Sonar for ice fishing

Fishing the Midwest

About this time last year I had an interesting conversation with a friend that wanted to get more involved in ice-fishing. He is an accomplished open water angler: He has a nice boat that’s rigged with sonar and an electric motor. He has several rods and reels and a couple of tackleboxes. We talked about the equipment that he should consider for ice-fishing.

Early in the conversation sonar entered the picture. I suggested that sonar was the tool that many successful ice-anglers consider to be their most important piece of equipment. My friend had never used sonar in his very limited ice-fishing experiences and he really couldn’t see the need for it. He was going ice-fishing the next weekend with some friends, so I offered to loan him mine. He said that he would “take it along, but it really isn’t going to help.” Short story even shorter: When he returned it on Sunday afternoon after a day and a half on the ice, he asked me “do you want to sell that thing, and if not, where’s the best place to get one?” He discovered what most people who fish through the ice discover: Sonar will help you catch more fish. Here’s how.

In the mind of many ice-anglers, revealing the depth isn’t a depth-finder’s most important function: Revealing fish is its primary function. A depth-finder adjusted properly, and it’s easy to adjust them properly, will show the tiniest of jigs. They will certainly show if a fish is below your hole in the ice. Many ice-anglers will drill a good number of holes in an area and then move from hole to hole searching for fish. They put the transducer in the hole, drop their bait down, and watch for a fish to approach it. If no fish life is detected in a couple of minutes, they move to another hole. They keep moving until they find fish. When they find a hole with fish underneath, they spend some time there. This is when the depth-finder takes on a new role.

Once we’ve found some fish, we’re going to use the sonar unit to position our bait. When a group of fish is found, there will usually be some that are more aggressive. Let’s say we’re fishing for perch. Our sonar reveals some that are very close to the bottom. Lower your bait until it’s a few feet above them and see if they’ll come up to it. If they do, they’re often going to bite. If they don’t, lower it so it’s a little closer to them. Make the aggressive fish come up to the bait. Remember this: They’ll usually move farther in clear water. You need to get it closer to them in stained water.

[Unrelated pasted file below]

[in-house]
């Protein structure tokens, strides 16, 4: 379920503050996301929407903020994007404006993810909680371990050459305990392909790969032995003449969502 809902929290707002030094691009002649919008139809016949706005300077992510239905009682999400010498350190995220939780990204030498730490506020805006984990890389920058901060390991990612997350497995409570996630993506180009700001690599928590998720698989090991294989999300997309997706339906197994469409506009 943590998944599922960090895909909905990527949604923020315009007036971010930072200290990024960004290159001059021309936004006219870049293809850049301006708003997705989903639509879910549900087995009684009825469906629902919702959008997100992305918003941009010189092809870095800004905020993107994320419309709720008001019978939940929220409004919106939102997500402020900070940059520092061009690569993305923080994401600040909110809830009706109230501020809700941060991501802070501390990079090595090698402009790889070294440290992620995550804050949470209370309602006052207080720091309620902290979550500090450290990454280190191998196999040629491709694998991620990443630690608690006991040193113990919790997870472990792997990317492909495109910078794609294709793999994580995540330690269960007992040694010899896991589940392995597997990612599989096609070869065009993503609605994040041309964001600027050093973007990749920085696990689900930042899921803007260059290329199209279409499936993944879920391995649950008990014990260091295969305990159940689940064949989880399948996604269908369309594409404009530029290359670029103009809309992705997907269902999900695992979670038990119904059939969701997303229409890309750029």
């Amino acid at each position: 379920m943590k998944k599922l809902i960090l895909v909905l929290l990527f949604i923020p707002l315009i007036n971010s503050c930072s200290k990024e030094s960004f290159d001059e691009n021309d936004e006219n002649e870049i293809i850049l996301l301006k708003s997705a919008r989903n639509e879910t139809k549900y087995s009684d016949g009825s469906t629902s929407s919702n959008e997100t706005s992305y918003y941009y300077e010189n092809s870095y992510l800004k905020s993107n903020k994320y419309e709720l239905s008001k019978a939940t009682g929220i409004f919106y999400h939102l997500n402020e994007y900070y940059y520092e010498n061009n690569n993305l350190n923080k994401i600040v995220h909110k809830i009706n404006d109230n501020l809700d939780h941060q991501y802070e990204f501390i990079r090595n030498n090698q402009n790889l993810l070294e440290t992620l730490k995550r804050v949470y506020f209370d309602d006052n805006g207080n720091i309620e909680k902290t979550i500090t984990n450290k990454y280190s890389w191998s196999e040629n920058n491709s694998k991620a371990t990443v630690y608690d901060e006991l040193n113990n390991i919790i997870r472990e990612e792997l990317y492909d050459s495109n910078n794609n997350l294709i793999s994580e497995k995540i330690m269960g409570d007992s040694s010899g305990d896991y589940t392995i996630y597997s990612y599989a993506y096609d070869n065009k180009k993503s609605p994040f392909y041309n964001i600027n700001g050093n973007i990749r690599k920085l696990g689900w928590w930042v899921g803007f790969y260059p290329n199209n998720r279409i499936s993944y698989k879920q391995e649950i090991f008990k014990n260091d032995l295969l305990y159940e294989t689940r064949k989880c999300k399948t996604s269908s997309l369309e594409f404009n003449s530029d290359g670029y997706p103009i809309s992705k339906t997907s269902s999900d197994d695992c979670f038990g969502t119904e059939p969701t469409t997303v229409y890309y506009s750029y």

This brings us to another function your sonar will perform. We find some fish, and they come up to look at the bait, but they don’t eat it. This means they’re interested, but they’re being choosy. If they look but don’t eat, you need to do something that will convince them to do so. Try a different color or size. Maybe move the bait slower or faster. Try different presentations until you find what they want. If they don’t respond to anything you show them, find a different hole but remember to come back to that one. At some point during the day, they’ll eat.

Vexilar is the pioneer in ice-fishing sonar. They’re easy to use and will reveal all you need to see to catch more fish. Whatever your needs or wants, they have a unit for you. Just realize that if you want to be more successful in your ice-fishing, and if you want your ice-fishing to be more fun, a sonar unit will be a huge step in that direction.

To see new and older episodes of Fishing the Midwest television, fishing related videos, and fishing articles from the past, visit fishingthemidwest.com

COMMENTS